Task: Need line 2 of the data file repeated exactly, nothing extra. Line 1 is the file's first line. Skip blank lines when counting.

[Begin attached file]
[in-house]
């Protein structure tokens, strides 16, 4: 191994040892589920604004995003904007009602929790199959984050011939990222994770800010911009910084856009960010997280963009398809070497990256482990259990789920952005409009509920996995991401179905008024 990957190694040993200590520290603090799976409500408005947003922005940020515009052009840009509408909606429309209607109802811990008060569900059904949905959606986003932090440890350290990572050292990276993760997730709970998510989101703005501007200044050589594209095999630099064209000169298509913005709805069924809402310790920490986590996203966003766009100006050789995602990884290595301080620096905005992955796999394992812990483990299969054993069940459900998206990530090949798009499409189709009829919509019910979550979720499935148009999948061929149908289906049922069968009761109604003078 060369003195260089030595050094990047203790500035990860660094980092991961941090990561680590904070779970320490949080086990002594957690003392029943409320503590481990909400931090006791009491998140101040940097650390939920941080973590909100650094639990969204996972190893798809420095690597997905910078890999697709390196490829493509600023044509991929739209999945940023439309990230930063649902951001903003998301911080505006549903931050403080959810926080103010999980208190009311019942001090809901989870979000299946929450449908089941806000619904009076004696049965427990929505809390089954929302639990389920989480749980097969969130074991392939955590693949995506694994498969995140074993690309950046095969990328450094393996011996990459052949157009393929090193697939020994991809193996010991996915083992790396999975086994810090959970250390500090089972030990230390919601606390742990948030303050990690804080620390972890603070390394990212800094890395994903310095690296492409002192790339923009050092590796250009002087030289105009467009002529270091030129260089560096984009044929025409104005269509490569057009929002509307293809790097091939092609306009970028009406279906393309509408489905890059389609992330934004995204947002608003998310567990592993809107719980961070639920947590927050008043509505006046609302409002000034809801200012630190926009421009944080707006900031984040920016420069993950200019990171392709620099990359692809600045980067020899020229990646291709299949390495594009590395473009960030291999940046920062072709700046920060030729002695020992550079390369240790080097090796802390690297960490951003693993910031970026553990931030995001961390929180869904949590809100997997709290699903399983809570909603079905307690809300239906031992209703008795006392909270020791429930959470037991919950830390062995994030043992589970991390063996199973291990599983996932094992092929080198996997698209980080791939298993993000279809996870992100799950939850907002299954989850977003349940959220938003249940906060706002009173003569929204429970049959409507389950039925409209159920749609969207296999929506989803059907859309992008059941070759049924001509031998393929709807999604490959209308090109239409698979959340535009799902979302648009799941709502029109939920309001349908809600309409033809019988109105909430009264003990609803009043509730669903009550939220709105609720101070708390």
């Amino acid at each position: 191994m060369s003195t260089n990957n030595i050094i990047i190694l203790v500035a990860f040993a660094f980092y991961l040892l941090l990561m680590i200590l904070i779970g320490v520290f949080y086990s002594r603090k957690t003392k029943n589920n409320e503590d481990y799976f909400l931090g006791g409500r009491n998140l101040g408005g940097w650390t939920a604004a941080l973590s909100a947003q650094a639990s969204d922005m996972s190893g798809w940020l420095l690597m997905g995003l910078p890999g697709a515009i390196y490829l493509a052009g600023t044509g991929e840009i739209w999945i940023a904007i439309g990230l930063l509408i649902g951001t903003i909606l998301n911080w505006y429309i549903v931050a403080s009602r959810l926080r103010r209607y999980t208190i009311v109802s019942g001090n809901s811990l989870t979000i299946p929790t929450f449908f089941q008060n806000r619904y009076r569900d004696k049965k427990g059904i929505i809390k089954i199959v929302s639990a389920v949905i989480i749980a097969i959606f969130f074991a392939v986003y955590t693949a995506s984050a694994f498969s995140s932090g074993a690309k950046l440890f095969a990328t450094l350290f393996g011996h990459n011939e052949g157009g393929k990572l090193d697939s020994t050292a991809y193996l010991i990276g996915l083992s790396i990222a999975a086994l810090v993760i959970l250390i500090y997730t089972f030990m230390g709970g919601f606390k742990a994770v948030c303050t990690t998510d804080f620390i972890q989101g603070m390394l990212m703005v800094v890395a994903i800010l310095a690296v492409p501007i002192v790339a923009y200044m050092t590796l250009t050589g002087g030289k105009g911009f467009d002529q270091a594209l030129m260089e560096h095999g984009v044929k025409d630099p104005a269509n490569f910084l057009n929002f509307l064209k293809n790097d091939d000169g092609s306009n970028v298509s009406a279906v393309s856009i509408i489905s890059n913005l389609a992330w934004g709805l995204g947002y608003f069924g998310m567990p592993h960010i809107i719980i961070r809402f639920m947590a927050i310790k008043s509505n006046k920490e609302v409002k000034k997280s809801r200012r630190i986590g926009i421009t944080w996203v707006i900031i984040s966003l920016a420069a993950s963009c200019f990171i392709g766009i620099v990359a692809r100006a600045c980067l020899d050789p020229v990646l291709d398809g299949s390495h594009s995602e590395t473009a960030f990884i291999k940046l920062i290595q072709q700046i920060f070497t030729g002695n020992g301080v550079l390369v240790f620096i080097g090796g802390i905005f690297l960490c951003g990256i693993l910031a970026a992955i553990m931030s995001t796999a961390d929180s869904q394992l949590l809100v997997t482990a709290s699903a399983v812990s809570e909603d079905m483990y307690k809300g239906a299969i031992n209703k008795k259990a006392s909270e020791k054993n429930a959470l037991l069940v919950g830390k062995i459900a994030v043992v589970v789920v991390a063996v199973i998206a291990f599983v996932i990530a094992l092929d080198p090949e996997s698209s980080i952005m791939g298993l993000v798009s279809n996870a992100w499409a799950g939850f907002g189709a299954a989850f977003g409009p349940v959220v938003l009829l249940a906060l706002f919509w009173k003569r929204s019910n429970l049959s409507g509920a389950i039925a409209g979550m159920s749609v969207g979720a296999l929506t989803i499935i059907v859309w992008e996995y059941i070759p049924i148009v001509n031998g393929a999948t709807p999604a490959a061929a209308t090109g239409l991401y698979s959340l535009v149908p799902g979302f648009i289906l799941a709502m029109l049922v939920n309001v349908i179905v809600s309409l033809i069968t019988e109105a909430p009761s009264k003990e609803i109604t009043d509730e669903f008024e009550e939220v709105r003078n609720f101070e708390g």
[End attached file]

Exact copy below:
């Protein structure tokens, strides 16, 4: 191994040892589920604004995003904007009602929790199959984050011939990222994770800010911009910084856009960010997280963009398809070497990256482990259990789920952005409009509920996995991401179905008024 990957190694040993200590520290603090799976409500408005947003922005940020515009052009840009509408909606429309209607109802811990008060569900059904949905959606986003932090440890350290990572050292990276993760997730709970998510989101703005501007200044050589594209095999630099064209000169298509913005709805069924809402310790920490986590996203966003766009100006050789995602990884290595301080620096905005992955796999394992812990483990299969054993069940459900998206990530090949798009499409189709009829919509019910979550979720499935148009999948061929149908289906049922069968009761109604003078 060369003195260089030595050094990047203790500035990860660094980092991961941090990561680590904070779970320490949080086990002594957690003392029943409320503590481990909400931090006791009491998140101040940097650390939920941080973590909100650094639990969204996972190893798809420095690597997905910078890999697709390196490829493509600023044509991929739209999945940023439309990230930063649902951001903003998301911080505006549903931050403080959810926080103010999980208190009311019942001090809901989870979000299946929450449908089941806000619904009076004696049965427990929505809390089954929302639990389920989480749980097969969130074991392939955590693949995506694994498969995140074993690309950046095969990328450094393996011996990459052949157009393929090193697939020994991809193996010991996915083992790396999975086994810090959970250390500090089972030990230390919601606390742990948030303050990690804080620390972890603070390394990212800094890395994903310095690296492409002192790339923009050092590796250009002087030289105009467009002529270091030129260089560096984009044929025409104005269509490569057009929002509307293809790097091939092609306009970028009406279906393309509408489905890059389609992330934004995204947002608003998310567990592993809107719980961070639920947590927050008043509505006046609302409002000034809801200012630190926009421009944080707006900031984040920016420069993950200019990171392709620099990359692809600045980067020899020229990646291709299949390495594009590395473009960030291999940046920062072709700046920060030729002695020992550079390369240790080097090796802390690297960490951003693993910031970026553990931030995001961390929180869904949590809100997997709290699903399983809570909603079905307690809300239906031992209703008795006392909270020791429930959470037991919950830390062995994030043992589970991390063996199973291990599983996932094992092929080198996997698209980080791939298993993000279809996870992100799950939850907002299954989850977003349940959220938003249940906060706002009173003569929204429970049959409507389950039925409209159920749609969207296999929506989803059907859309992008059941070759049924001509031998393929709807999604490959209308090109239409698979959340535009799902979302648009799941709502029109939920309001349908809600309409033809019988109105909430009264003990609803009043509730669903009550939220709105609720101070708390």